Formation of a Photovoltaic Material from Precursor to Crystal (8/18/2017) - Lead halide perovskites have emerged as high-performance photovoltaic materials, demonstrating remarkably rapid improvements in efficiency. In situ printing and time-resolved x-ray characterization have provided new insights into the relationship between device efficiency, perovskite crystallinity, and film morphology.
Subsurface Oxygen Boosts Activity of Copper Catalysts (8/18/2017) - Scientists are seeking ways to reduce levels of CO2 in the atmosphere by improving the processes that convert CO2 gas into ethanol (a liquid fuel). But copper, the best catalyst for this process, is not very efficient. Now, ambient-pressure x-ray experiments have revealed how subsurface oxygen boosts copper's catalytic activity.
In Situ Electrical Resistance and X-Ray Tomography Study of Copper–Tin Polymer Composites during Thermal Annealing (8/11/2017) - In situ electrical conductivity and x-ray tomography experiments were conducted on a conductive polymer composite containing polyvinylidene fluoride (PVDF) copolymer, copper (Cu), and tin (Sn) during thermal annealing. This study provides detailed insight into the morphological origins of the beneficial effect of thermal annealing on the electrical properties of conductive composites containing low melting metal fillers.
A Bacterial Jigsaw Puzzle Is Solved (8/11/2017) - Bacterial microcompartments (BMCs) are hollow protein shells that encapsulate enzymes involved in bacterial metabolism. Crystallography studies have provided atomic-resolution views of a fully assembled BMC, revealing basic principles of shell construction for fighting pathogens or bioengineering applications.
Hybrid LED Phosphors Combine Performance and Durability (8/1/2017) - Light-emitting diodes (LEDs) last a long time and are very energy efficient. However, white LEDs currently rely on phosphor materials doped with rare-earth elements (REEs) that are increasingly costly and in short supply. A new class of hybrid phosphor materials shows promise as REE-free alternatives.
The Ancient Roman Secret to Concrete Resilience in Seawater (7/24/2017) - Researchers used x-ray microdiffraction to trace the complex sequences of crystal growth in concrete from ancient Roman pier and breakwater sites. The results indicate that minerals continue to form over millennia as seawater percolates through, reinforcing the cementing matrix in a kind of regenerative process.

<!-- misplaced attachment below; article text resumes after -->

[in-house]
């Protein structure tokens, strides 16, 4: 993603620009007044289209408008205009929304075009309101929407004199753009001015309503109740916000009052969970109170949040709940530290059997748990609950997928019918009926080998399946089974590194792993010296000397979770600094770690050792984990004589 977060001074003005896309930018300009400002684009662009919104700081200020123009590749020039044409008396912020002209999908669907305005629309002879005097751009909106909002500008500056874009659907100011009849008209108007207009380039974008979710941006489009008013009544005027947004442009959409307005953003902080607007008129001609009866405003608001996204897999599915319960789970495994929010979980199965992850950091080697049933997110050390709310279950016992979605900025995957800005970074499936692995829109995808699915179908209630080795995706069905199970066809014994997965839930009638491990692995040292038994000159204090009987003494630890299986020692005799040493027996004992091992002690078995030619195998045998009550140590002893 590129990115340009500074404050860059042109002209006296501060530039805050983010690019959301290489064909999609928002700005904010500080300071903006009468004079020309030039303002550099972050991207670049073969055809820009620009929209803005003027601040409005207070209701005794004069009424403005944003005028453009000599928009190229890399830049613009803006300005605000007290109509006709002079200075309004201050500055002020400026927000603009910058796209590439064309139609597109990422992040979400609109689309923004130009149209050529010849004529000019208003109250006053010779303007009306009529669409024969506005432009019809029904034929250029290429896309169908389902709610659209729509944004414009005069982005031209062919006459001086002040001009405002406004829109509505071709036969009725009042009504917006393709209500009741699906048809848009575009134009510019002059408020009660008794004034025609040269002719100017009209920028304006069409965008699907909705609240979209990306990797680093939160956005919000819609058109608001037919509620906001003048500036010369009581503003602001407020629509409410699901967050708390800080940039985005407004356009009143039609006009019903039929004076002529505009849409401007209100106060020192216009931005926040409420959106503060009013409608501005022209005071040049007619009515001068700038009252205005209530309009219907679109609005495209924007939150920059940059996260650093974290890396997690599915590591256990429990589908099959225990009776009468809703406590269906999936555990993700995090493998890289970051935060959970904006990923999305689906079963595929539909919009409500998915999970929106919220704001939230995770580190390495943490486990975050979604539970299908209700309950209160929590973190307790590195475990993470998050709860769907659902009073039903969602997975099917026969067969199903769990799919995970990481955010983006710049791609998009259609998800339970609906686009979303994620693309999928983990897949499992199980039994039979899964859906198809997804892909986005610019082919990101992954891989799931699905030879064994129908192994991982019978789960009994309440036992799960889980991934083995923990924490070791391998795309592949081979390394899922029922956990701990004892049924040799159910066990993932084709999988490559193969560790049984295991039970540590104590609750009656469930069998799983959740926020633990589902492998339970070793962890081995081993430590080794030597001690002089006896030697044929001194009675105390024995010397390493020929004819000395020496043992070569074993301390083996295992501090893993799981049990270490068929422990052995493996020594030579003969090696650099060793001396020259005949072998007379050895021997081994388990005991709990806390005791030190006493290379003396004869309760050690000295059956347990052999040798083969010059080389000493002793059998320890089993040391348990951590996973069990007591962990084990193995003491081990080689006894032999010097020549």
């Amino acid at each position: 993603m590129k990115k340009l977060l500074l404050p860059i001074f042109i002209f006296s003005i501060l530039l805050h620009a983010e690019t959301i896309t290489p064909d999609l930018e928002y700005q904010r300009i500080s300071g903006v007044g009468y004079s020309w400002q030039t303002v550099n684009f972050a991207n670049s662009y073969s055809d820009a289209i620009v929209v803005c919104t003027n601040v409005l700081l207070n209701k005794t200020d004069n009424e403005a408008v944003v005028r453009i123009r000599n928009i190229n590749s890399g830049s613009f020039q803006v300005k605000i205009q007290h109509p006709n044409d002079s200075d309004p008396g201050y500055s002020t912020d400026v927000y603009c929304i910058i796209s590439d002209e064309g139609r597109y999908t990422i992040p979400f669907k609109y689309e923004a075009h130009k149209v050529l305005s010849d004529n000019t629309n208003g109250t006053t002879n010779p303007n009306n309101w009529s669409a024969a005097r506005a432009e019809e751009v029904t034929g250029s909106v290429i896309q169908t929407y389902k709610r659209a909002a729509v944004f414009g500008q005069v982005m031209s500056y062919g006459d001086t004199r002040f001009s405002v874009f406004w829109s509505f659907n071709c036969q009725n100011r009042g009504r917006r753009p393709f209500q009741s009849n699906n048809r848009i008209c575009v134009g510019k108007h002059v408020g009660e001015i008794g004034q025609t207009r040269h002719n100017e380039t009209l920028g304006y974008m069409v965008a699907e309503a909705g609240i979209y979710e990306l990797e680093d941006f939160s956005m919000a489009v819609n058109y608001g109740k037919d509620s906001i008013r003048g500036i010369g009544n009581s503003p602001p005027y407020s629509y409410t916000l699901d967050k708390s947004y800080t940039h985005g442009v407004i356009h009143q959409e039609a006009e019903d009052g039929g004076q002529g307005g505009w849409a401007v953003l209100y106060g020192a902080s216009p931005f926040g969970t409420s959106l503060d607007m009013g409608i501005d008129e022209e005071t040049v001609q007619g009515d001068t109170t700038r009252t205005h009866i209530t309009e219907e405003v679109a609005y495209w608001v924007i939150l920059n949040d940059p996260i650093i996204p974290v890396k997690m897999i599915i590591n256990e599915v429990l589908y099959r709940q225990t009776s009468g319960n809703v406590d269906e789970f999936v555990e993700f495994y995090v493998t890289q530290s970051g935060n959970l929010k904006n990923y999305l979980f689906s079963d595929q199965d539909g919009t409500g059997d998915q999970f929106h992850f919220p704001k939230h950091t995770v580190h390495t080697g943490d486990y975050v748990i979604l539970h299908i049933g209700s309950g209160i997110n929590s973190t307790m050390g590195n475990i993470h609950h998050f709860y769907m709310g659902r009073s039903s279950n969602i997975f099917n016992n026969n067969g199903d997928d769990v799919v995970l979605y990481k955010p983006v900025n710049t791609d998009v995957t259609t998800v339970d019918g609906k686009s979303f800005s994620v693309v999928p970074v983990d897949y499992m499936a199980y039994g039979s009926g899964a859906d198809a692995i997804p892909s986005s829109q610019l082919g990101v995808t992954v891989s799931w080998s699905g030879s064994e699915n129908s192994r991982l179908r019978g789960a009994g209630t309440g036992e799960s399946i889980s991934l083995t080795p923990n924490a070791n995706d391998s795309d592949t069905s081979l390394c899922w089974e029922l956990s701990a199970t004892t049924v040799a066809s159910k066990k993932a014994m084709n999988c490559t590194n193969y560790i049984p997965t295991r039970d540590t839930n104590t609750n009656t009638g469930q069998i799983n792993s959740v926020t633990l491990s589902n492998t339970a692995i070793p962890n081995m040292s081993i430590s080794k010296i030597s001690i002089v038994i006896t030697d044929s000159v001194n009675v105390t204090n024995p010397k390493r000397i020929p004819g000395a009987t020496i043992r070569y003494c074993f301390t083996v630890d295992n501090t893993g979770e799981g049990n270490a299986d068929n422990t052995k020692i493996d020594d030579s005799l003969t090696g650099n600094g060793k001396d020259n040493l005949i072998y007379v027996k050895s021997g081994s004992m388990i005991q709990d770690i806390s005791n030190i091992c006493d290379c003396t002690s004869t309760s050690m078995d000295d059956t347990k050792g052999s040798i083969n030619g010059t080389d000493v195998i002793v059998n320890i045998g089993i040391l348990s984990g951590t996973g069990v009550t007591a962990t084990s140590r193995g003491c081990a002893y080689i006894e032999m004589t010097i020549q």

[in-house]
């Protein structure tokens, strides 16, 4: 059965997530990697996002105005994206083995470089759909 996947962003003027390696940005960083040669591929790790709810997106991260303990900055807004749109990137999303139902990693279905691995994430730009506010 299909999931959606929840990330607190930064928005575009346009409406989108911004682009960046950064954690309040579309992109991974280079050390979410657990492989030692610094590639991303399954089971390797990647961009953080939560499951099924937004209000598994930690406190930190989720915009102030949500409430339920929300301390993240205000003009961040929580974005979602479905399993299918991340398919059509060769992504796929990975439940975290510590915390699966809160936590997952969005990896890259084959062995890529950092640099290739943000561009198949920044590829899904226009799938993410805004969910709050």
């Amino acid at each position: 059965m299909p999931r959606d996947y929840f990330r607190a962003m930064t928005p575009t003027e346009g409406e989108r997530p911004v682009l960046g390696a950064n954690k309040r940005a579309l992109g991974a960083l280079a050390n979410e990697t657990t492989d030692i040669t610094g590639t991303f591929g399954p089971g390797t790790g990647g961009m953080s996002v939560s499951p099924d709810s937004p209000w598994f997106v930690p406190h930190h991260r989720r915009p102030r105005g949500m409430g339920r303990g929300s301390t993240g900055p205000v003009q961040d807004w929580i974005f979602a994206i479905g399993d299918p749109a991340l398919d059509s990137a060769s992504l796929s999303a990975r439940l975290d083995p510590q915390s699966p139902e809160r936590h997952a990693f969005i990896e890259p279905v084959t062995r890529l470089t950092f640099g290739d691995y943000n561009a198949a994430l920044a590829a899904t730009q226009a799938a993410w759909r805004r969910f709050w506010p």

Structure of a Key Protein from the Zika Virus (7/21/2017) - The Zika virus (ZIKV) is a mosquito-borne pathogen recently linked to birth defects in infants. At the ALS, researchers have resolved the structure of a key ZIKV protein to 3.0 Å, an important step toward the rational design of drugs capable of disrupting viral functions and halting the spread of the disease.
A Multifunctional Material with Electric-Field Control (7/14/2017) - Three distinct crystalline phases with different electronic, magnetic, and optical properties were reversibly induced in a material through the insertion and extraction of ions by an electric field at room temperature. Such multifunctional materials are desirable for many applications, from smart windows to spintronics.
A Closer Look at Dynamic Restructuring in Catalysts (6/26/2017) - Researchers have structurally and chemically "visualized" the surface of a silver–gold alloy as it reorganizes itself during catalytic activation. The insights gained from this methodology can lead to improved catalysts for energy-intensive industrial applications, thereby increasing efficiency and reducing waste.
ALS Gives Intel a Closer Look at Microelectronic Packages (6/26/2017) - Intel, the world's largest semiconductor chip maker, has been using the tomography capabilities at the ALS to image their microelectronic packages in 3D at high resolution with short throughput time, providing valuable information for both failure analysis and product development and proving that synchrotrons are an insightful tool for this type of imaging.